Sharpen your writing skill posted on 24 February 2024

When I was a new grad, I thought writing code was everything for a software engineer. I couldn’t be more wrong, you need so many more skills. One of them is the ability to communicate efficiently in writing.

As a junior engineer in a large company, you may see the need to write documents because your senior peers do it and/or because your engineer ladder mentions the need for a design doc to reach the next level. Having this awareness is not enough to write well though – the most obvious proof is how in large companies some junior engineers write 50 pages long design docs with code inside.

Writing is just a tool to communicate efficiently and if you want to do this well, you have to:

  • Keep your writing clear and precise – e.g. don’t write “utilize” when you mean “use”.
  • Build a clean narrative that is easy to follow – you need to capture and maintain your readers’ attention. The best way to do it is through an interesting and easy to follow story.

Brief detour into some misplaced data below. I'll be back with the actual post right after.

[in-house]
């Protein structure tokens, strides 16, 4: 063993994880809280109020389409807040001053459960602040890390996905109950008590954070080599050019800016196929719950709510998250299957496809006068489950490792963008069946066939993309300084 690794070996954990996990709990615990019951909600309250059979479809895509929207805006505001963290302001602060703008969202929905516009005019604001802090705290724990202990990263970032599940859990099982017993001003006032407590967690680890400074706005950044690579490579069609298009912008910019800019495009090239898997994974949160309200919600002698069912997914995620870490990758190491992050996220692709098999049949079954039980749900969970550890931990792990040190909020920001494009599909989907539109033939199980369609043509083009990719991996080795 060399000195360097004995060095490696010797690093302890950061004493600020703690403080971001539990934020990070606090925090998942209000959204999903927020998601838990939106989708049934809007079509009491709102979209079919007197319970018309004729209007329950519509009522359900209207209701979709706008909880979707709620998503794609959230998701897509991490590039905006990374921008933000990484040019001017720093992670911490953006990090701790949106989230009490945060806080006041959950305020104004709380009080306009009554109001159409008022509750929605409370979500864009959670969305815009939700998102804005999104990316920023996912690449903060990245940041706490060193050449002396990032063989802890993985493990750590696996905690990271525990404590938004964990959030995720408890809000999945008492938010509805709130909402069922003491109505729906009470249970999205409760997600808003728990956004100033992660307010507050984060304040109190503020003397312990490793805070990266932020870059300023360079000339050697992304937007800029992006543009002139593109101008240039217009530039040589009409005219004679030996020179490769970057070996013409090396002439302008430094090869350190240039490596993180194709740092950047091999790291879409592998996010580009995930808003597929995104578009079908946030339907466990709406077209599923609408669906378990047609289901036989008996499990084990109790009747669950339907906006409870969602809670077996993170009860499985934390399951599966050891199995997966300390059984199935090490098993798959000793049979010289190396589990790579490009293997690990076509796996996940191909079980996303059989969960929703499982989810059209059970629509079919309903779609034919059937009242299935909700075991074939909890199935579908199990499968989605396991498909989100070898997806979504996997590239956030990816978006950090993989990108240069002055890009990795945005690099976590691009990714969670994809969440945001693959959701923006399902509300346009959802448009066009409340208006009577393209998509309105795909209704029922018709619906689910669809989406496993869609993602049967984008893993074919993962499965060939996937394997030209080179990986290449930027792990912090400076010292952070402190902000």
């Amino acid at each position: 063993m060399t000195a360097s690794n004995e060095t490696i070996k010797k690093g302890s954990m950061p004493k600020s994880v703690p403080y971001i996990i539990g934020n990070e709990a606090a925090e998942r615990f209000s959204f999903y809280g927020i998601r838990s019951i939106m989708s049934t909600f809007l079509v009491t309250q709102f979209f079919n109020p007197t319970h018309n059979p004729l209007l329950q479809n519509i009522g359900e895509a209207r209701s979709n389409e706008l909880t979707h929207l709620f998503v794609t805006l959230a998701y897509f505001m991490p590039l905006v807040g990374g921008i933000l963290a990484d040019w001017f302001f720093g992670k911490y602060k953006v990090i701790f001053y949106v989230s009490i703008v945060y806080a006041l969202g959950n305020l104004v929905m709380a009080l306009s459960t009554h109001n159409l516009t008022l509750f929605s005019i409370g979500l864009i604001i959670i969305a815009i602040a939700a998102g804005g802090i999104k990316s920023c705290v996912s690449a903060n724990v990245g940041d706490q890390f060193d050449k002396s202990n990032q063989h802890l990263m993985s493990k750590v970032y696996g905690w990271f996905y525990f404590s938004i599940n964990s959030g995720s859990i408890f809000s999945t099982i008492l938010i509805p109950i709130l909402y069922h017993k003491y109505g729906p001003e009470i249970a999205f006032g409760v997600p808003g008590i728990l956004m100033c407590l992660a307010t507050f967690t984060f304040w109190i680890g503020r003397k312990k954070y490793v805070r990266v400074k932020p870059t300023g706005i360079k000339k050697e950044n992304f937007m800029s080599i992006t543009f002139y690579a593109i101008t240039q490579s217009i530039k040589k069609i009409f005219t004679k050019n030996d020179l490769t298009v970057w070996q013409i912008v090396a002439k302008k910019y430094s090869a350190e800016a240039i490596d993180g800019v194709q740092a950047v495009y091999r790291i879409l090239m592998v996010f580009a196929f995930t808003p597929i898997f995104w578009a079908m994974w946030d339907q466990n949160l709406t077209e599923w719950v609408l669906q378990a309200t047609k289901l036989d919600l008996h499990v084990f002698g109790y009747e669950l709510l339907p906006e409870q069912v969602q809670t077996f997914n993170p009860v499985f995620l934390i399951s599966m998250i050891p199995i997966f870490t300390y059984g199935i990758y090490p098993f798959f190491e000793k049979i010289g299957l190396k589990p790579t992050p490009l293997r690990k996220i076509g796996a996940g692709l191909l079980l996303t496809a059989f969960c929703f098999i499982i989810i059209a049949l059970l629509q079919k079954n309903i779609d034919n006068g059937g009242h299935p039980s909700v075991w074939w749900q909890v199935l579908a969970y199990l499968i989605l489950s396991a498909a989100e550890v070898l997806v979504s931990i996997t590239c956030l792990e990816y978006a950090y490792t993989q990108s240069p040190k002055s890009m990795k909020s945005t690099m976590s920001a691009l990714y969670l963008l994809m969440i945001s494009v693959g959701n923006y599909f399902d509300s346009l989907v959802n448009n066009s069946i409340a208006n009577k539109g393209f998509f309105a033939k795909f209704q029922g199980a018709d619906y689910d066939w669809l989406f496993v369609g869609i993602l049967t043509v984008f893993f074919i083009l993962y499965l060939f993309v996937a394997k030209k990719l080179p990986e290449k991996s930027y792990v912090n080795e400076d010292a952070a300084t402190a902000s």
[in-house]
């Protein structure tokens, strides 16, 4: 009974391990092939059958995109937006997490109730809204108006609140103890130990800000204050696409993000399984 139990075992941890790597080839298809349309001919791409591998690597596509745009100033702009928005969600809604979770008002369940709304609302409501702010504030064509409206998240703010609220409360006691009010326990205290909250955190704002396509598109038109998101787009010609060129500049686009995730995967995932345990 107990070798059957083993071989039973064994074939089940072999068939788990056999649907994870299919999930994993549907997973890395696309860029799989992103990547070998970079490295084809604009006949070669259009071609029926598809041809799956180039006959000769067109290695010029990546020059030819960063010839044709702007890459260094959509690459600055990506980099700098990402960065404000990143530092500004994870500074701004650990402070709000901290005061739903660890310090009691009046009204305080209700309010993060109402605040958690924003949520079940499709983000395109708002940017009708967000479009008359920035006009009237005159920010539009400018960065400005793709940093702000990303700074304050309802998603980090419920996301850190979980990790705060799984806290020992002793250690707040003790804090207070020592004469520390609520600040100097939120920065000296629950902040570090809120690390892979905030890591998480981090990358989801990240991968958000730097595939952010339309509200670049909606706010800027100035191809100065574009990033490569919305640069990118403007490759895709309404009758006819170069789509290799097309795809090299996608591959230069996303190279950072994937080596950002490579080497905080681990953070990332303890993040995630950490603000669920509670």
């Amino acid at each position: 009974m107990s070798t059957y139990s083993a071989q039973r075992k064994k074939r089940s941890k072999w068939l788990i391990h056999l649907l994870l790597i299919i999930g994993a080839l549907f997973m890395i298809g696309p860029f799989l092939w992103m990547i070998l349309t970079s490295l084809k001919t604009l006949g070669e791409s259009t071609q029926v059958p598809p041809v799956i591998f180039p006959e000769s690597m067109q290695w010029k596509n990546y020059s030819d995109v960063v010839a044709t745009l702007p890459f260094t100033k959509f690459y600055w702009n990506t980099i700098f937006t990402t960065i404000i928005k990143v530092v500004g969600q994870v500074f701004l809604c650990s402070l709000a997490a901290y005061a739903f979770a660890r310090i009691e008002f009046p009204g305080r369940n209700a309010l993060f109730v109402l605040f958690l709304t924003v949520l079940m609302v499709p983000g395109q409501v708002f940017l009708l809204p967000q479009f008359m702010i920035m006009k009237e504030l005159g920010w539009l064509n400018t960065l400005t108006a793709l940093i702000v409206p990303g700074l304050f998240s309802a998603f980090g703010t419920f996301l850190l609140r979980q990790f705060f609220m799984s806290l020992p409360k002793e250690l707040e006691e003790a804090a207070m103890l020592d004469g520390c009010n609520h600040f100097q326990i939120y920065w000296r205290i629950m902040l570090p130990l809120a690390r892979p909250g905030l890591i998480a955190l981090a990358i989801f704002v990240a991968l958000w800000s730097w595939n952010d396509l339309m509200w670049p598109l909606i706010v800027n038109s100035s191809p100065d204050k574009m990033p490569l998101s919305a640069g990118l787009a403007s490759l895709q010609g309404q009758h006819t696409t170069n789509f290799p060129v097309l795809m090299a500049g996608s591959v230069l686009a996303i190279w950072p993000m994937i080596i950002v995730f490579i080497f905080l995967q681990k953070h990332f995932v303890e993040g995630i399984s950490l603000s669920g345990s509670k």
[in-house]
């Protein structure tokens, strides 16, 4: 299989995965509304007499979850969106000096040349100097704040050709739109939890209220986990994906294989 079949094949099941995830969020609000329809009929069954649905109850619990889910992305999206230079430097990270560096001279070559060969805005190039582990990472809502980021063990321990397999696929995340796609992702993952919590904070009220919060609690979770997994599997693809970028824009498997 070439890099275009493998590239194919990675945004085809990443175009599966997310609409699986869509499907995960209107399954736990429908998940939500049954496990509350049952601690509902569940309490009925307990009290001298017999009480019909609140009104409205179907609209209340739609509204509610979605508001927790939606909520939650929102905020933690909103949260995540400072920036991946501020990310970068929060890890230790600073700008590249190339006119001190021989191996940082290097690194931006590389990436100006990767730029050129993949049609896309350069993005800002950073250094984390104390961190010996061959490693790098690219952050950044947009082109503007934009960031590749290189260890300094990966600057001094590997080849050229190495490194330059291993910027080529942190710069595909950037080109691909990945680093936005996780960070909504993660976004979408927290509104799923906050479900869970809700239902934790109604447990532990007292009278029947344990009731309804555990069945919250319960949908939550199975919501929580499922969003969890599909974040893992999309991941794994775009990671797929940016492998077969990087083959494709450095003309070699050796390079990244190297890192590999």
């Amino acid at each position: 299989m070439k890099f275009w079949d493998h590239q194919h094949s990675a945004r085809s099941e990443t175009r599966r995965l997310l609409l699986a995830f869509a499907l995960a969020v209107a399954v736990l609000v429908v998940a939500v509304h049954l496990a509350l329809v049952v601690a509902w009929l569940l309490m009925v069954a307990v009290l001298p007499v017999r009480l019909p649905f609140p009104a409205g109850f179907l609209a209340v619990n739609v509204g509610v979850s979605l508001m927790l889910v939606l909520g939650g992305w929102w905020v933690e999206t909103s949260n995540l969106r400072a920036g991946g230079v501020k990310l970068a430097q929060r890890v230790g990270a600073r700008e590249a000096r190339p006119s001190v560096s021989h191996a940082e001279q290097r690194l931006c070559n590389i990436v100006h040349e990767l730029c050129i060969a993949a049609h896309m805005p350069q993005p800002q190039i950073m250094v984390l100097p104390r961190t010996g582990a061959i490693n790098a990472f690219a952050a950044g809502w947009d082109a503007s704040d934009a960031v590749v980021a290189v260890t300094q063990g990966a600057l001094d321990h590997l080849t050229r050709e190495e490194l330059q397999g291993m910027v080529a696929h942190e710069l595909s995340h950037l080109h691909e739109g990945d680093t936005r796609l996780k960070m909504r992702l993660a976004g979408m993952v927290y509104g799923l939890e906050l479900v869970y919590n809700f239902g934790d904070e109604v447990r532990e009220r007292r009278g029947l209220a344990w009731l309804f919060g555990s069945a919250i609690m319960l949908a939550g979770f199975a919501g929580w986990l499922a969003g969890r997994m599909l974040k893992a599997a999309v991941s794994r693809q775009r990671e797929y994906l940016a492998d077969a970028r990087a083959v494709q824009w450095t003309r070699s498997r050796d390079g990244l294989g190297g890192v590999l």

• Understand your audience – your docs should be tailored for a specific audience (e.g. whoever is impacted by your proposal). There’s no need to add a dozen pages of historical context if every person who will read your doc already has this background.
  • Keep it short – as a senior IC with limited time and a specific focus (privacy/compliance), I would rather read a one crisp pager than a 50 pages long doc with unrelated fluff. Practically speaking, I read short well written docs first.

TL;DR is that writing well is hard.

As we have entered a new era of AI, tools like Chat GPT may help, but these won’t fully replace the need for this skill – you need to build the story/narrative yourself and you must be able to correct/polish Chat GPT output. This is akin to writing code with Co-Pilot – it’s a tool to boost your productivity, but you must be able to review/correct the generated code.

Last but not least, writing is an opportunity to sort your thoughts and stress test your opinions. I personally find value in crystallizing some thoughts on paper even if I won’t share them – and every now and then, I’ve realized that an idea wasn’t that great after writing about it.

Fun fact: I’ve written a lot of crisp one pagers at Databricks that are interconnected, but have yet written a 50 pages long design doc.

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